Monday, February 07, 2005

Illness and 1974: Tales From My Dad

During my recent illness, I awoke one morning at 3:30am and was unable to get back to sleep. Rather than anger myself more by trying to force sleep, I decided to turn on the TV and see what could possibly be on at that hour. Thankfully, the cable box had been left on ESPN Classic, and I was greeted with the 1974 ACC championship game between Maryland an N.C. State, a game that took place roughly 4 years before I was even born. The game included such greats as Len Elmore, Tom McMillen, John Lucas, Tom Burleson and, of course, David Thompson. the game also made me think of my dad, but before I get to that, five quick points about the game:

1) I love ESPN Classic, but do they have any other game footage from this era? If we're talking early to mid 1970s, I don't think I've seen any other teams than Maryland and N.C. State. No UCLA. No North Carolina. Nothing. It's not always the same game, but it's always Maryland and N.C. State squaring off. I'm starting to wonder anyone else actually played basketball in this era, or if it's all just a hoax.

2) Along that same line, there were a couple of minutes left in the game when the clock in my room hit 3:54am. At 3:56am, the game went into overtime. I began pondering how they would fit an entire overtime period into 4 minutes of TV time when still shots began appearing on the television, and the announcers began summarizing the overtime period? What!?! I understand that you might have to trim some of the game for time constraints, but isn't cutting the climax of the game the worst way to go? This could be fixed so many ways--cut other, less key points of the game; add historical features on the players in the game. Anything other than showing the bulk of the game and then getting to the last five minutes and having an announcer tell us "And then N.C. State won. Goodnight." Inexcusable.

3) Each team had a guy named "Mo" on the floor for most of the game. Is this the 1970s vewrsion of the current, seemingly over-popular monosylabic sports nickname "Boo?"

4) ESPN Classic has been doing "Turn Back the Clock" nights this year where they broadcase current live games using retro graphics anc conventions. It's a fun idea, but I think it would be even more fun to re-cut old broadcasts like the Maryland-N.C. State game and have current announcers call the games. How balistic would Dick Vitale go on camera over David Thompson in his prime? Would anyone not tune in to see Len Elmore giving color commentary on himself, or Vitale makeing one of his lame "I've only got one eye!" jokes as he's forced to look at guys in 1970s style shorts. I really think this idea is a winner. If anyone knows who to contact, let me know.

5) Game pace has definitely changed since this game. These guys were running like it was an NBA game. I guess without a shot clock and three point line suggesting when to shoot and where to be on the floor, respectively, flow was a bit easier to come by. Well, that and the fact that defense has improved a lot in the past 30 years (assuming this game is representative, which it may not be).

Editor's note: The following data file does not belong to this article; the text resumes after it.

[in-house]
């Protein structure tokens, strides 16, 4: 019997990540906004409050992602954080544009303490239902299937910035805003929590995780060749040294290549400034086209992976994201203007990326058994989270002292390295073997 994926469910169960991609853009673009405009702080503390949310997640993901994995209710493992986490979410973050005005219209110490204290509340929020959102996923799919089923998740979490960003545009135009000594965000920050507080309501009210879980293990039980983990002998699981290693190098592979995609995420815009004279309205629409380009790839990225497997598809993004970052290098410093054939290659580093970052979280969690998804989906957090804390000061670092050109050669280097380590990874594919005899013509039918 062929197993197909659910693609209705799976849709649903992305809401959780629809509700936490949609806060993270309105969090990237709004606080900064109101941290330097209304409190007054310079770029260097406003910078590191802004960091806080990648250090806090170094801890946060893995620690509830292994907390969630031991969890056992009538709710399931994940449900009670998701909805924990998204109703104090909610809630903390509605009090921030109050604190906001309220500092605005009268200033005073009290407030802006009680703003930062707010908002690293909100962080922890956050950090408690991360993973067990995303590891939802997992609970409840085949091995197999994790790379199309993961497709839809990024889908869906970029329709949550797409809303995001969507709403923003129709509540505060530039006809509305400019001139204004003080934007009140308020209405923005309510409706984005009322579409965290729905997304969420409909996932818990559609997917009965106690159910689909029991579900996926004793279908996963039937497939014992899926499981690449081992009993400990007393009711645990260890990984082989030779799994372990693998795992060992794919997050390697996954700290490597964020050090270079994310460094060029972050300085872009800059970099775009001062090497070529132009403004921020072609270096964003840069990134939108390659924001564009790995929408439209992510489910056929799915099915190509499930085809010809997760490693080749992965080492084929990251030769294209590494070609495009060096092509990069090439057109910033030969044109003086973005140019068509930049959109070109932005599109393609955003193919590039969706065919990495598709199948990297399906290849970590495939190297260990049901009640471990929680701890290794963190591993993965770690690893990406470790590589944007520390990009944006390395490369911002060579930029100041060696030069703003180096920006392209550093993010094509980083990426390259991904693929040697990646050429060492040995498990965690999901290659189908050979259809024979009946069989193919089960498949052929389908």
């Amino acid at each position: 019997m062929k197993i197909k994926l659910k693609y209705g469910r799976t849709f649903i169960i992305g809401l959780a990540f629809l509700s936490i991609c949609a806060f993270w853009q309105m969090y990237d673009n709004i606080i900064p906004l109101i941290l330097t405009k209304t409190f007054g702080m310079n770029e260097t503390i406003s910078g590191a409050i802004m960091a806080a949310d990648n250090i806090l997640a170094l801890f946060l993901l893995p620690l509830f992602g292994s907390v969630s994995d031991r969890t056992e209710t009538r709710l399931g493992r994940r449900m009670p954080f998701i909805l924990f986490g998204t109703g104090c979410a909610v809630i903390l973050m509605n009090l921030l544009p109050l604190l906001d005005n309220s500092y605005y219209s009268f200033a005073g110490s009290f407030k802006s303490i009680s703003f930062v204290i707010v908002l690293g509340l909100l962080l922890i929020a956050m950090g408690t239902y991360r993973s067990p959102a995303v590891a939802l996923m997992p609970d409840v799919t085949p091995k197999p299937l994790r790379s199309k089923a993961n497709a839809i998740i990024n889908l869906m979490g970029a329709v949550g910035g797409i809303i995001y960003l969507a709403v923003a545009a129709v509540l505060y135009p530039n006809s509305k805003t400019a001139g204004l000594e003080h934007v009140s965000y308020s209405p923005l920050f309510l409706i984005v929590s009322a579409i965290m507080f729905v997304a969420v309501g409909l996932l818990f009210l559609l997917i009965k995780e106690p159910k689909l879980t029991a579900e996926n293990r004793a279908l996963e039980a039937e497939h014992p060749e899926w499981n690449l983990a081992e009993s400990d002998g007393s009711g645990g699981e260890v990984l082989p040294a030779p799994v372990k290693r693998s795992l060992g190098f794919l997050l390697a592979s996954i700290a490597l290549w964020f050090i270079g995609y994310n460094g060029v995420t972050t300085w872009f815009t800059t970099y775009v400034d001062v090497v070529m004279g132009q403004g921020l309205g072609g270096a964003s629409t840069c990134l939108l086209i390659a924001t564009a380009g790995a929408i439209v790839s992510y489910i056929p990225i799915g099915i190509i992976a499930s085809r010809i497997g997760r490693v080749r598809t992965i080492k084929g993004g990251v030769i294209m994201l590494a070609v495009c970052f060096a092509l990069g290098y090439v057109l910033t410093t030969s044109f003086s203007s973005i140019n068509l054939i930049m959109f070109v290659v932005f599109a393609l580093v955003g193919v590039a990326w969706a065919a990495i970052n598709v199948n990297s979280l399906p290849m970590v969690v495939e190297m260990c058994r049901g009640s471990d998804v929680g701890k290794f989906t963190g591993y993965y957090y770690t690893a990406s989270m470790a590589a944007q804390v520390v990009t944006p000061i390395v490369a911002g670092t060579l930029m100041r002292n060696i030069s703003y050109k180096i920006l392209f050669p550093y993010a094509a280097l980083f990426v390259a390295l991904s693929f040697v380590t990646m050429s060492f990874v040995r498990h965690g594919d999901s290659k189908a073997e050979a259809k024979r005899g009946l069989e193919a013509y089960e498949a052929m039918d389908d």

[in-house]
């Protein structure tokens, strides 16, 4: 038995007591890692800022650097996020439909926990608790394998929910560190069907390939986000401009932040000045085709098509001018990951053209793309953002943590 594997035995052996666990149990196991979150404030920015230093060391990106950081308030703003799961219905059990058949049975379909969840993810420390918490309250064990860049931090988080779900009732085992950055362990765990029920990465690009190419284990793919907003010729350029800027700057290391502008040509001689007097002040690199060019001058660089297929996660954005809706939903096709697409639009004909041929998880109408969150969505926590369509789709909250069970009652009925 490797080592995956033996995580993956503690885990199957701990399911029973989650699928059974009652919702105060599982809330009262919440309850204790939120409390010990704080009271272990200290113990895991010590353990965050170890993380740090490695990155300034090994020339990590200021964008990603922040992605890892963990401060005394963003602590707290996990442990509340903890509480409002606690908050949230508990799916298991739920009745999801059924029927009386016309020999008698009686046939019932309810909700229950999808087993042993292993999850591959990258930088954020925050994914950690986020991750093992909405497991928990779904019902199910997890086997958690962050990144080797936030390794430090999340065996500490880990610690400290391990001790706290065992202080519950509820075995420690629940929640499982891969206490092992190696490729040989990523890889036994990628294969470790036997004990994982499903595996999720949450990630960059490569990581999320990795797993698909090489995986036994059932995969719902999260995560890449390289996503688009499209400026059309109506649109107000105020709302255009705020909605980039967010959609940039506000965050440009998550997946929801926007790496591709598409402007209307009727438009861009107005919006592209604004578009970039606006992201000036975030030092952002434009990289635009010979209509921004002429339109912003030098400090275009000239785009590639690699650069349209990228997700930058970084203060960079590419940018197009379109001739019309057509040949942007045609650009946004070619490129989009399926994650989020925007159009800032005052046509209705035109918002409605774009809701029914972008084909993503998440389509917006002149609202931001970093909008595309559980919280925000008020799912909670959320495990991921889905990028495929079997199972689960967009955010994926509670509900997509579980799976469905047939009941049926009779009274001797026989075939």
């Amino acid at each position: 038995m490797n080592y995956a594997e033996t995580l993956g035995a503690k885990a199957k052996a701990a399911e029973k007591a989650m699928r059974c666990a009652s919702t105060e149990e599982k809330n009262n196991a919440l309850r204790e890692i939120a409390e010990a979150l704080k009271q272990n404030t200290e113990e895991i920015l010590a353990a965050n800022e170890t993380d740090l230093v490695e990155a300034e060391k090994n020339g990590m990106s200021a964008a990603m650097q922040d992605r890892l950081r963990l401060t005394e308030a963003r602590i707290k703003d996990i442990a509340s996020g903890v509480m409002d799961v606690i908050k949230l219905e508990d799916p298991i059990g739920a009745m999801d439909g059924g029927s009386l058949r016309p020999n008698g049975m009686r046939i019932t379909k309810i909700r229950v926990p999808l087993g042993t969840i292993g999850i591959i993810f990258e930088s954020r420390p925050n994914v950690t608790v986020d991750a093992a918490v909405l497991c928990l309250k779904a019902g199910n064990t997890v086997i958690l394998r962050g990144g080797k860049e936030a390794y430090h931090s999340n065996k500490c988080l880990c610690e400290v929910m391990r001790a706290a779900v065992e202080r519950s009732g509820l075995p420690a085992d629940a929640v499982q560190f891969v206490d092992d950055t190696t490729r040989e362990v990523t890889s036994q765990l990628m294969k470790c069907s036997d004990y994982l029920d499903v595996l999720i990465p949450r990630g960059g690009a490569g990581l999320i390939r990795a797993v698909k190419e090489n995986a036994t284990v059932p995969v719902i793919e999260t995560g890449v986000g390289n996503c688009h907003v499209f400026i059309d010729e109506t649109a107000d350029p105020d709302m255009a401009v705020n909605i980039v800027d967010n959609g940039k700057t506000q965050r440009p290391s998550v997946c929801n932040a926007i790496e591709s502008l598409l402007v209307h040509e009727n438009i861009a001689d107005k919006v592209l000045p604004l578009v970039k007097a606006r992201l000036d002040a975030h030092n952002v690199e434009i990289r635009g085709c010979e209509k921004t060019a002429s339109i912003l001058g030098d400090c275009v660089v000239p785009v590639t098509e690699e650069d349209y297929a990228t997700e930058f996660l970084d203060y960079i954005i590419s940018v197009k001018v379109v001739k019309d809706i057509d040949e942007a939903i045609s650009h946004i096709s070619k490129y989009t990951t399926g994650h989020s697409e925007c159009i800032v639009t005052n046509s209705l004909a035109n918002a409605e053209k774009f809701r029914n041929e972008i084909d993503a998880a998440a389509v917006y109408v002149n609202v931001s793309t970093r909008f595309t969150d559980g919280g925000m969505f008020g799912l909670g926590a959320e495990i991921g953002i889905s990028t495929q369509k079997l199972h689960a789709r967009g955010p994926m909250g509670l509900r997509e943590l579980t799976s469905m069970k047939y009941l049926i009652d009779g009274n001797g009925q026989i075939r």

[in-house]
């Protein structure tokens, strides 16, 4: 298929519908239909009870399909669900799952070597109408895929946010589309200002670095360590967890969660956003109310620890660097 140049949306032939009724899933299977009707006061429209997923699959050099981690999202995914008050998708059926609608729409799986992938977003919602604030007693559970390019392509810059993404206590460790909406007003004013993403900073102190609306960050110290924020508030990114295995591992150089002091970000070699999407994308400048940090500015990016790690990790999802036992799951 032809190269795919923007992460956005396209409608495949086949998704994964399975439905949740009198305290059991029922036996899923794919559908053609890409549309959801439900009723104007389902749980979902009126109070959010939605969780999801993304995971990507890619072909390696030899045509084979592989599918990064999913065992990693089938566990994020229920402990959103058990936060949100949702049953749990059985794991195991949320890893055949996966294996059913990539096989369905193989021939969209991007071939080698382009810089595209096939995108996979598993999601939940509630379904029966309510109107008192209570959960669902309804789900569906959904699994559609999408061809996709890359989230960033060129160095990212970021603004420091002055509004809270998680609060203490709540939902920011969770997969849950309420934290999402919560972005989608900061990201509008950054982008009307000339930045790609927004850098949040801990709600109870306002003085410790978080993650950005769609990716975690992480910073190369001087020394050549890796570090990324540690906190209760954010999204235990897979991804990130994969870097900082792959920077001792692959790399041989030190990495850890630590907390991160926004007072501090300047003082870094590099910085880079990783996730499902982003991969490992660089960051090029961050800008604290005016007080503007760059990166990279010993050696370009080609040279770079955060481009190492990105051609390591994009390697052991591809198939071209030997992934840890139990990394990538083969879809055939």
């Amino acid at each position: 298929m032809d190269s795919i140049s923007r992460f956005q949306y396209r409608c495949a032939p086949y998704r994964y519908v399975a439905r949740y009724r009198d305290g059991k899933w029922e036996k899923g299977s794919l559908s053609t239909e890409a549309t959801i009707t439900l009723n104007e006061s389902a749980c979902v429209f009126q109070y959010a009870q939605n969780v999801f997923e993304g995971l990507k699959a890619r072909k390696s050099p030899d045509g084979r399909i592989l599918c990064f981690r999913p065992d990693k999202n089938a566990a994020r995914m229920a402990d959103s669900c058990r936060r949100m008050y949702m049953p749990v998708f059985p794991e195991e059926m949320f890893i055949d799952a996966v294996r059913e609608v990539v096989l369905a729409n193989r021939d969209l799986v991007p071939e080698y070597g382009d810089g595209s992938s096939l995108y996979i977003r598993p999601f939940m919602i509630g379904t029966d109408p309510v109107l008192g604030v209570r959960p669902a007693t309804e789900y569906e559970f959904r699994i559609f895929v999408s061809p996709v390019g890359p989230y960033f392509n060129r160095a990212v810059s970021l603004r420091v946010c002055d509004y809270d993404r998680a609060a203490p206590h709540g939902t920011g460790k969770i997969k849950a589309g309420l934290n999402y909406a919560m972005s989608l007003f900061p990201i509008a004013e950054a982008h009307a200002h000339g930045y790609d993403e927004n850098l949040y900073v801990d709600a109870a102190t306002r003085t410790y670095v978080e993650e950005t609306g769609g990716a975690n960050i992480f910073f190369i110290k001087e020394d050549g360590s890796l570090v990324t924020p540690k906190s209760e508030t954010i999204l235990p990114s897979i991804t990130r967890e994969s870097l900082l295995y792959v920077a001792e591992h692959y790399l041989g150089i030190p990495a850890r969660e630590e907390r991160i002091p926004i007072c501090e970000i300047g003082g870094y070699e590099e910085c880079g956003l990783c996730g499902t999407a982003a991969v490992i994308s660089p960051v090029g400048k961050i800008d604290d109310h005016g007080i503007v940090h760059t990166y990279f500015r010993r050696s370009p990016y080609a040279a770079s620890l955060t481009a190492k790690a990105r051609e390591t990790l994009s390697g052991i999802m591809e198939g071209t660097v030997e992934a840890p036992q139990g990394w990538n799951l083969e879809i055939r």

Anyway, how does this relate to my father? Well, you see, my dad's sort of an ACC man, having started law school at North Carolina before finishing up at Maryland. I believe he would have been either at Marlyand, or just a year away when this game was played. So, he had ties with both states, and consequently, stories about players from each of these 2 great teams. And much like myself, my father is quite prone to forgetting that he's told me these fun little tidbits before. Some of them I've heard 20 times, and thus, they're burned into my memory. So now you get to hear them. Here are my dad's past remarks aon some of the key figures of these two great teams:

David Thompson & Monty Towe: First off, Thompson was apparently one of the best college basketball players ever. There's nothing original about that assertion, since many seem to think this, and a review of any game I've ever seen him in confirms his super-human athletic ability. My dad's go-to 1970s basketball story deals with Thompson, a superstar, and his buddy and teammate, 5'6" point guard Monty Towe. My dad apparently had an acquaintance who had dated Towe, and told the story of his forray, along with Thompson, into pro ball. After college, both ended up with the Denver Nuggets. Thompson was a huge acquisition, and correspondingly, received what at the time was one of the largest signing bonuses ever. He and Towe prompty found places to live, and realized that they needed to furnish their homes. If you've just received one of the biggest signing bonuses in the history of pro sports, where are you going to outfit your home? Well, our boys Thompson and Towe headed strait to K-Mart to check out the home furnishing department. Neither had ever had money before, and therefore, didn't know where to go. Ah, to be 22 and have no idea where to drop a couple hundred thousand...